Many Kiwis love the apartment life — but the smaller the home, however, the bigger the questions buyers must ask. Some of those questions are tricky.

In Auckland the median price for an apartment is $530,000, compared to $900,000 for all properties, according to data from Valocity.

Apartments aren't always as cheap as those numbers suggest, thanks to body corporate levies, and if the property is leasehold you'll need to pay ground rent as well.

Body corporate levies cover the costs of running the building, such as cleaning and maintenance, and will usually include insurance.

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If there are lifts, gyms, and other facilities in a building the body corporate levy can start to get expensive.

Just because you can get pre-approval for a home of the same size doesn't mean you can borrow on an apartment. Buying a large freehold apartment may only require a 20 per cent deposit, says Wayne Lawrie of Mortgage Studio.

For smaller apartments or leasehold apartments it's likely the lender will require a much higher deposit.

The banks tend to take this on a case-by-case basis because they are nervous about apartments. So always get advice from a mortgage broker.

Property lawyer Nick Kearney, of Schnauer and Co, says make sure you do your homework about the body corporate. Find out about the chairperson and committee members.

Make sure you read the body corporate minutes from the past two to three years to find out what has been discussed, says Kearney.

The minutes will also highlight issues such as fire safety and earthquake strengthening, which could be a costly headache if they're not up to current standards.

Beware that sometimes owners avoid certain facts relating to defects in the building being included in the minutes because it could affect the value of their apartments.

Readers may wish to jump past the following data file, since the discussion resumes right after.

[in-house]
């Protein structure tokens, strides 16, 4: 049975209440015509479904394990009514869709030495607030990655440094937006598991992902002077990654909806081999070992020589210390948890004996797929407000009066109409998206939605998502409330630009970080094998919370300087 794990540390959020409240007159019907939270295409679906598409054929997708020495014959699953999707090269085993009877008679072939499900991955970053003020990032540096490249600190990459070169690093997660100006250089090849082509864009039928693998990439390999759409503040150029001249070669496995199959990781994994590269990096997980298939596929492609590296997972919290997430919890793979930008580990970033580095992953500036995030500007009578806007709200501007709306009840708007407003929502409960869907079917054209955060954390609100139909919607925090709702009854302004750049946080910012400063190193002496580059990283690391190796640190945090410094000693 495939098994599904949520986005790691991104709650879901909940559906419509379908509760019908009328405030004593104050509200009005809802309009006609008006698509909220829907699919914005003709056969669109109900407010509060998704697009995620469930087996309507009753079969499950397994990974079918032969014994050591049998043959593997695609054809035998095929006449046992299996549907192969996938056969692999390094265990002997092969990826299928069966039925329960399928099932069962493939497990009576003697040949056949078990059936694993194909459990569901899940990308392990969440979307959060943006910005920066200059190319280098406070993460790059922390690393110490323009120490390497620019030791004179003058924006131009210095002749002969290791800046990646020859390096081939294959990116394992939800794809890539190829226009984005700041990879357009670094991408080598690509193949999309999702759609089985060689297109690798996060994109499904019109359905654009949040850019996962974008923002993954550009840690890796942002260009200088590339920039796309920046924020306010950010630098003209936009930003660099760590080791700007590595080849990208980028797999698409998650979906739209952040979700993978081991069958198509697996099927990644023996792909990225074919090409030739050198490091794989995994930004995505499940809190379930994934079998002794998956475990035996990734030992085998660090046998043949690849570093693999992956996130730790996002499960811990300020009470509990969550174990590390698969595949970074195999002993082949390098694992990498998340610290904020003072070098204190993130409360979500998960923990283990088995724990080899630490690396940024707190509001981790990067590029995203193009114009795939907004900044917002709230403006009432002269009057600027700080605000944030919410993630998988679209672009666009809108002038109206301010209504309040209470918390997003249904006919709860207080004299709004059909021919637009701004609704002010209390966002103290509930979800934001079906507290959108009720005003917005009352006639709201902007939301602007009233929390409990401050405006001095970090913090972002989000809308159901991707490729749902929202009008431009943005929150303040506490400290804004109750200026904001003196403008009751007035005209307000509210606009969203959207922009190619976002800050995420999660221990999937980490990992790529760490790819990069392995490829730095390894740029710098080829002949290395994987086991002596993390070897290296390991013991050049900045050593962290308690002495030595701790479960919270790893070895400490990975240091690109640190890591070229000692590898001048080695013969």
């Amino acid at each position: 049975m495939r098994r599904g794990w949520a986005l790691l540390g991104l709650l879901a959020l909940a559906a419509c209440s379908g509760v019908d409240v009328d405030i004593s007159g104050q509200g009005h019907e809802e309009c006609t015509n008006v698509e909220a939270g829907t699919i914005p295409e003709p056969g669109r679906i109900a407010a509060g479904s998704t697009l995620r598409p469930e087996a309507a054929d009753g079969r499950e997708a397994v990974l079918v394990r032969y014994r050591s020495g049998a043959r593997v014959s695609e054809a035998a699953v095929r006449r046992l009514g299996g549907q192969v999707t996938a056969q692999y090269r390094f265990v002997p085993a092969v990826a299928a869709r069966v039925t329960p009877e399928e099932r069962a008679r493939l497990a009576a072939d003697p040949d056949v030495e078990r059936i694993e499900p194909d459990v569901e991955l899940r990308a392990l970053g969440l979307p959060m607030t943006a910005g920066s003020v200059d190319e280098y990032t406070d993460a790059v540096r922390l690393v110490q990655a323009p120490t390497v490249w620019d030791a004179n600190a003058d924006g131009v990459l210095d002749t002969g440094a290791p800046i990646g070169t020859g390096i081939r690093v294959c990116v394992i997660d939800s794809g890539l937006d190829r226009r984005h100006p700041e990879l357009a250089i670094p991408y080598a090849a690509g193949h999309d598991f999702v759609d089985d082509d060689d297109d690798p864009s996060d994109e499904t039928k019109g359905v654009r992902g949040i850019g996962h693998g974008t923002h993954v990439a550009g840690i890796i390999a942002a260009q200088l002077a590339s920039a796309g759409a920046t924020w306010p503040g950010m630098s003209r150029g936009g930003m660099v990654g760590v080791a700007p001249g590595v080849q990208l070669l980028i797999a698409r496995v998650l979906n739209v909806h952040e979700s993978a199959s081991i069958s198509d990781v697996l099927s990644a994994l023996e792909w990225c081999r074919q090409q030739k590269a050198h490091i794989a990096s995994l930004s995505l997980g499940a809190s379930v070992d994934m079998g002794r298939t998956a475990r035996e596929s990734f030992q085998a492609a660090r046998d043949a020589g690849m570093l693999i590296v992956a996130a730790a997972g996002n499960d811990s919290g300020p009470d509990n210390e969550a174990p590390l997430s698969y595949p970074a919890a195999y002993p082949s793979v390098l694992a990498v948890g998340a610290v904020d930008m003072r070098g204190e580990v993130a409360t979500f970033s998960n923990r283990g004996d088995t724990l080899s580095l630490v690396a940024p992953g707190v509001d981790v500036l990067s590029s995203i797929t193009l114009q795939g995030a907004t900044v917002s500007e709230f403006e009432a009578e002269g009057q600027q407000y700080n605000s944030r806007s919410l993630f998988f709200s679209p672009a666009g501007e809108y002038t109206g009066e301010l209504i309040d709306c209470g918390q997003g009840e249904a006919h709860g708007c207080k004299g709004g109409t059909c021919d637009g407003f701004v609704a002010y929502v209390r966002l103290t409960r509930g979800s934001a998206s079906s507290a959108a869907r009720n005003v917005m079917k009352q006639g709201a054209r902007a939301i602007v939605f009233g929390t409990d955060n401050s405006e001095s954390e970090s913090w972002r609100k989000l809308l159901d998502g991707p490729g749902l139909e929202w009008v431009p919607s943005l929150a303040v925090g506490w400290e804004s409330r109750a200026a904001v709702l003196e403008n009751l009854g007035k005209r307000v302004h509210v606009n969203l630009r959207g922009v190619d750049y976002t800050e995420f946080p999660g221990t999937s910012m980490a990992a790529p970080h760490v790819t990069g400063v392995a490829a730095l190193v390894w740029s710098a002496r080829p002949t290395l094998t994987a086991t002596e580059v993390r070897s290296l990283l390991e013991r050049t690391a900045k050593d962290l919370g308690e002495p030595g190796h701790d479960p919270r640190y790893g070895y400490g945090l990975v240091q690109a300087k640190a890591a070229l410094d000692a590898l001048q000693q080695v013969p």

Ensure you read all the documentation. That will include a pre-contract disclosure statement, a pre-settlement disclosure statement and an additional disclosure statement if requested. Do not sign a sale and purchase agreement until your solicitor has reviewed these.

Pre-contract disclosure will tell you details such as the cost of the levy for your apartment, upcoming building maintenance, savings held by the body corporate, and whether the unit or common property has had any weather tightness issues.

Sadly many apartment buildings built or renovated between 1994 and around 2004 suffer from weather tightness problems, which could result in owners expected to foot the bill for repairs. It's always a good idea to get your lawyer to check that the body corporate has sufficient money in its long-term maintenance plan, so you won't be hit with huge one-off costs.

Make sure you are very clear about the body corporate rules. They limit what you can do in your apartment. The rules may regulate whether or not you can dry washing on the balcony, and in some cases Kearney has come across, even the colour of your curtains, to keep up the building's aesthetics from the outside.

Interior designer Anthea Baker, of Homebase, says apartment developers are always looking to maximise profit when they build. As a result there isn't always enough storage space.

Ask yourself where your iron and vacuum cleaner will go, your clothing, your suitcases and your bicycles. It seems like a lot to ask, but if you've done your homework your purchase and ownership is likely to go smoothly.